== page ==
There are also a number of other practical matters to be aware of when purchasing rural land to build on as previous uses could have affected the land significantly.

Land that has been used to graze sheep can present the unsuspecting buyer with weeds they never new existed.

In winter inspecting a property grazed by sheep may present as land with short grass and sheep. In spring the same ground could turn into land with metre high weeds and grass hiding the same sheep.

Livestock will try to eat virtually anything to stay warm and so weeds and plant seeds can get excreted right across a property.

It could take years to control a weed-infested property especially if you are against using herbicides or if the ground gets saturated.

If you intend grazing livestock then think about getting a block of land that has high and low country.

One advantage of having higher and lower paddocks is if floods occur then you have got somewhere to put stock. A high point on your land offers more wide ranging the views too.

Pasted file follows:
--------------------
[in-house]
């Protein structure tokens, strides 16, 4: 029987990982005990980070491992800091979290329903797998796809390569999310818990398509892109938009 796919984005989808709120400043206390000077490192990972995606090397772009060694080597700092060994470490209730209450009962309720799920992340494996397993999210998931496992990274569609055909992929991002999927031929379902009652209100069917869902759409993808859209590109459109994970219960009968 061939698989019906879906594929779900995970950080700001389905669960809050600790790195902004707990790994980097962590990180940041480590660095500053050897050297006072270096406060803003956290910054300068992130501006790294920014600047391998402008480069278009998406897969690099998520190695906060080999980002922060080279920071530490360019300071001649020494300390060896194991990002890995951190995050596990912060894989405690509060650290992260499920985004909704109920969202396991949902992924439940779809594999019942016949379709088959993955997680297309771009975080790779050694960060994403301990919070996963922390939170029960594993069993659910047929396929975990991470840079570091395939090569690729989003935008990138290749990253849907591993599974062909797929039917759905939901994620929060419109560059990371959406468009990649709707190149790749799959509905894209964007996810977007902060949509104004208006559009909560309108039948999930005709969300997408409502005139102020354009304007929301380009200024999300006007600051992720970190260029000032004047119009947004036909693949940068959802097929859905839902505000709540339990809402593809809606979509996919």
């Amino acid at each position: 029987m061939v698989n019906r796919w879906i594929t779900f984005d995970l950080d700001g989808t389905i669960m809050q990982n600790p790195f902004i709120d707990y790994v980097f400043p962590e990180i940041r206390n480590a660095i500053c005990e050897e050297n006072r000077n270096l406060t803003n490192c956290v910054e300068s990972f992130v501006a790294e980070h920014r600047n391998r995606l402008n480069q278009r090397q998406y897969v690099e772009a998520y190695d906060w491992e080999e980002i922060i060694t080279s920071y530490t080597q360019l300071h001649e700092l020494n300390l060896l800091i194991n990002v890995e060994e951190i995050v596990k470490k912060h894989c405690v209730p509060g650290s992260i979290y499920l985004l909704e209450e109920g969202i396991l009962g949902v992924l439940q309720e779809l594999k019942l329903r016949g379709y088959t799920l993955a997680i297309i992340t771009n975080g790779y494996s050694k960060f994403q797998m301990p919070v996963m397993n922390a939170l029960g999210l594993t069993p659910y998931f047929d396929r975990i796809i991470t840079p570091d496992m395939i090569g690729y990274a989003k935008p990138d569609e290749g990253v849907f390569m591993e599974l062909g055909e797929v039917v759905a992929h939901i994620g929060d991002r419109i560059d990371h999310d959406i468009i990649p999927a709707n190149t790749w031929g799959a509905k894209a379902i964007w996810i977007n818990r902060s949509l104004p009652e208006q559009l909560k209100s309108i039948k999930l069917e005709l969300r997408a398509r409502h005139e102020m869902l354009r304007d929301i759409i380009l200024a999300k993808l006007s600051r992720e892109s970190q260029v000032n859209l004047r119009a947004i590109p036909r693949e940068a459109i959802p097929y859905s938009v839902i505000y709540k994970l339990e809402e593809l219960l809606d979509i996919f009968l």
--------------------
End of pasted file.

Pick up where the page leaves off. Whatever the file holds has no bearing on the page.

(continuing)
In summer lower country with some strategically located mature shade trees can offer stock some comfortable places to camp.

In Australia giant red gums growing on rural land indicates an abundant source of water is occasionally available on that land.

Red gums need plenty of water to survive whether it is flood water or subterranean. So if you see mature red gums thriving on a block of land you know this is a property where plenty of water is going to occur above or below ground sooner or later.

Tree plantations in strategic spots across a rural property are beneficial for the land and stock. Mature trees located to deflect prevailing harsh wind and weather will improve growing conditions on a rural property.